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Title: Divergent Genital Morphologies and Female–Male Covariation in Watersnakes

Genital evolution can be driven by diverse selective pressures. Across taxa we see evidence of covariation between males and females, as well as divergent genital morphologies between closely related species. Quantitative analyses of morphological changes in coevolving male and female genitalia have not yet been shown in vertebrates. This study uses 2D and 3D geometric morphometrics to quantitatively compare the complex shapes of vaginal pouches and hemipenes across three species of watersnakes (the sister taxa Nerodia fasciata, N. sipedon, and a close relative N. rhombifer) to address the relationship between genital morphology and divergence time in a system where sexual conflict may have driven sexually antagonistic coevolution of genital traits. Our pairwise comparisons of shape differences across species show that the sister species have male and female genitalia that are significantly different from each other, but more similar to each other than to N. rhombifer. We also determine that the main axes of shape variation are the same for males and females, with changes that relate to deeper bilobation of the vaginal pouch and hemipenes. In males, the protrusion of the region of spines at the base of the hemipene trades off with the degree of bilobation, suggesting amelioration more » of sexual conflict, perhaps driven by changes in the relative size of the entrance of the vaginal pouch that could have made spines less effective.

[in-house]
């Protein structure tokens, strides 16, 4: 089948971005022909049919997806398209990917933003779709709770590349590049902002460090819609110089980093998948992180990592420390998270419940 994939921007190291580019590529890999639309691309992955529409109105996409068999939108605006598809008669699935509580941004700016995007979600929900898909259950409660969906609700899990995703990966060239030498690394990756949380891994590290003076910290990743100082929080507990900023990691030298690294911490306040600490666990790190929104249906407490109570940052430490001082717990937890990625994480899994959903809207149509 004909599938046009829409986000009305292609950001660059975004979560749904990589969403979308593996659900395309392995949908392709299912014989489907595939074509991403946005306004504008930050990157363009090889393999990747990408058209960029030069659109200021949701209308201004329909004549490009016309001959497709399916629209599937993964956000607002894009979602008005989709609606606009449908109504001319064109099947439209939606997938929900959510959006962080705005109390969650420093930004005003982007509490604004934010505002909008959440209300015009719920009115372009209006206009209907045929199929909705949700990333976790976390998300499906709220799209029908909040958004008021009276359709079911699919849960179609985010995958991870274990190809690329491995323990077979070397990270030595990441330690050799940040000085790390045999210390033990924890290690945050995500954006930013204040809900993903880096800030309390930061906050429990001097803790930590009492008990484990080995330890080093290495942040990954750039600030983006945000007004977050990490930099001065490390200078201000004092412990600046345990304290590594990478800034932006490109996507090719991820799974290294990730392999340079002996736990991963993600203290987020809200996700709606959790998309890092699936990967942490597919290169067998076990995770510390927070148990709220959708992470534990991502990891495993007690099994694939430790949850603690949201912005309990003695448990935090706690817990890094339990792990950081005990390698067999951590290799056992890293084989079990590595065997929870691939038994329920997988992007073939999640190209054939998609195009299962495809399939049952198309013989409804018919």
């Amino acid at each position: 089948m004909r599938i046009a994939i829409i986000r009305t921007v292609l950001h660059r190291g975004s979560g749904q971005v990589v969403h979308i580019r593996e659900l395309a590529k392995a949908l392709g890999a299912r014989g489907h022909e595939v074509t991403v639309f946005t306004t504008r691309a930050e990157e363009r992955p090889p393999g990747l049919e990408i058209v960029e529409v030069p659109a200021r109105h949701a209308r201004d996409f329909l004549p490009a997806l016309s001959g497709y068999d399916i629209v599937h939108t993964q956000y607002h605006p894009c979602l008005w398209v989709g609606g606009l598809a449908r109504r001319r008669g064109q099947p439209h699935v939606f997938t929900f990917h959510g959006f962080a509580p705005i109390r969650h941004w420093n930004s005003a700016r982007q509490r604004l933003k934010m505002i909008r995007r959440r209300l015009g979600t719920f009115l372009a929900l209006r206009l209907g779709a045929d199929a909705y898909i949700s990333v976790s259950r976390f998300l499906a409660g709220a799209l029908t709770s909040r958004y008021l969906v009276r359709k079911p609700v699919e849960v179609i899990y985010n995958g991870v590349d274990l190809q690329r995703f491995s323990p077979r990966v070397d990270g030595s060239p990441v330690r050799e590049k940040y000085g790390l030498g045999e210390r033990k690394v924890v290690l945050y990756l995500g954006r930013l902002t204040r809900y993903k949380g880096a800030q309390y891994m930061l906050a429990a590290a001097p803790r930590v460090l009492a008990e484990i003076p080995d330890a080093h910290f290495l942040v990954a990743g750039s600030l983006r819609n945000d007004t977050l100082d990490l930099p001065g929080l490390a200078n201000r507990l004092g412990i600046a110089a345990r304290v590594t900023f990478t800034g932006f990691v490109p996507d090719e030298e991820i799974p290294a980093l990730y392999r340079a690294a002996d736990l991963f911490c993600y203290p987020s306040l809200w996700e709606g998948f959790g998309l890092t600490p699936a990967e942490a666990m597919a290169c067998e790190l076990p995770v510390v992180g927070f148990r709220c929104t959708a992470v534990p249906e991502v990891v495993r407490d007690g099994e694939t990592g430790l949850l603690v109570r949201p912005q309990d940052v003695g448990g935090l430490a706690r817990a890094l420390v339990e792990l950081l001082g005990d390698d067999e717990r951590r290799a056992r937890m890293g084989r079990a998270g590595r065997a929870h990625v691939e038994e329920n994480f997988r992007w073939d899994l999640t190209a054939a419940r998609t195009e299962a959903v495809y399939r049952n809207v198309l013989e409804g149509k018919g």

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Award ID(s):
1656138 2042260
Publication Date:
Journal Name:
Integrative And Comparative Biology
Page Range or eLocation-ID:
p. 569-580
Oxford University Press
Sponsoring Org:
National Science Foundation
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